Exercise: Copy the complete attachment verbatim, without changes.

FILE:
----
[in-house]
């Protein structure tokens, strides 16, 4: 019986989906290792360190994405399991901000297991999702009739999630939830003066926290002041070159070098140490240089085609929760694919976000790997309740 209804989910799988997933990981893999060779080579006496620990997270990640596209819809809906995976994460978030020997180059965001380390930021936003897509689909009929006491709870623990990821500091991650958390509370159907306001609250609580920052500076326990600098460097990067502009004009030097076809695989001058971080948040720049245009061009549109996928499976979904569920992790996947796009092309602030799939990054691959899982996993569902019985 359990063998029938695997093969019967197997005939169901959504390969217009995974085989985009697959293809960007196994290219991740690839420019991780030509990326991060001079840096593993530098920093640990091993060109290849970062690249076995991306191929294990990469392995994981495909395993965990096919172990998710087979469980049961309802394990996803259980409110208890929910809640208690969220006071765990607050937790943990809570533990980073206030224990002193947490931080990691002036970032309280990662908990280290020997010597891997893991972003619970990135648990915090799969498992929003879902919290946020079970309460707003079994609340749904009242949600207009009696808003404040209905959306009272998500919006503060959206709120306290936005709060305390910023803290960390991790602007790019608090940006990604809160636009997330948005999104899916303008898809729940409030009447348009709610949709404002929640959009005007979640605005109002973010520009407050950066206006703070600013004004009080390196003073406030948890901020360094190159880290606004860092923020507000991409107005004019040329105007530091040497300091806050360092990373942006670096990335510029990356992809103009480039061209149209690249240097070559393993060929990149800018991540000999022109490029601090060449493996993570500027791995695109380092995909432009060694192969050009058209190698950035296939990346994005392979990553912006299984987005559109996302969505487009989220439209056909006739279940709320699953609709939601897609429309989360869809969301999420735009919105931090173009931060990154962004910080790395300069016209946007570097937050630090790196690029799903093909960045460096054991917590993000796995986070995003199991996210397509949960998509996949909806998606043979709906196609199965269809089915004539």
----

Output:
[in-house]
């Protein structure tokens, strides 16, 4: 019986989906290792360190994405399991901000297991999702009739999630939830003066926290002041070159070098140490240089085609929760694919976000790997309740 209804989910799988997933990981893999060779080579006496620990997270990640596209819809809906995976994460978030020997180059965001380390930021936003897509689909009929006491709870623990990821500091991650958390509370159907306001609250609580920052500076326990600098460097990067502009004009030097076809695989001058971080948040720049245009061009549109996928499976979904569920992790996947796009092309602030799939990054691959899982996993569902019985 359990063998029938695997093969019967197997005939169901959504390969217009995974085989985009697959293809960007196994290219991740690839420019991780030509990326991060001079840096593993530098920093640990091993060109290849970062690249076995991306191929294990990469392995994981495909395993965990096919172990998710087979469980049961309802394990996803259980409110208890929910809640208690969220006071765990607050937790943990809570533990980073206030224990002193947490931080990691002036970032309280990662908990280290020997010597891997893991972003619970990135648990915090799969498992929003879902919290946020079970309460707003079994609340749904009242949600207009009696808003404040209905959306009272998500919006503060959206709120306290936005709060305390910023803290960390991790602007790019608090940006990604809160636009997330948005999104899916303008898809729940409030009447348009709610949709404002929640959009005007979640605005109002973010520009407050950066206006703070600013004004009080390196003073406030948890901020360094190159880290606004860092923020507000991409107005004019040329105007530091040497300091806050360092990373942006670096990335510029990356992809103009480039061209149209690249240097070559393993060929990149800018991540000999022109490029601090060449493996993570500027791995695109380092995909432009060694192969050009058209190698950035296939990346994005392979990553912006299984987005559109996302969505487009989220439209056909006739279940709320699953609709939601897609429309989360869809969301999420735009919105931090173009931060990154962004910080790395300069016209946007570097937050630090790196690029799903093909960045460096054991917590993000796995986070995003199991996210397509949960998509996949909806998606043979709906196609199965269809089915004539």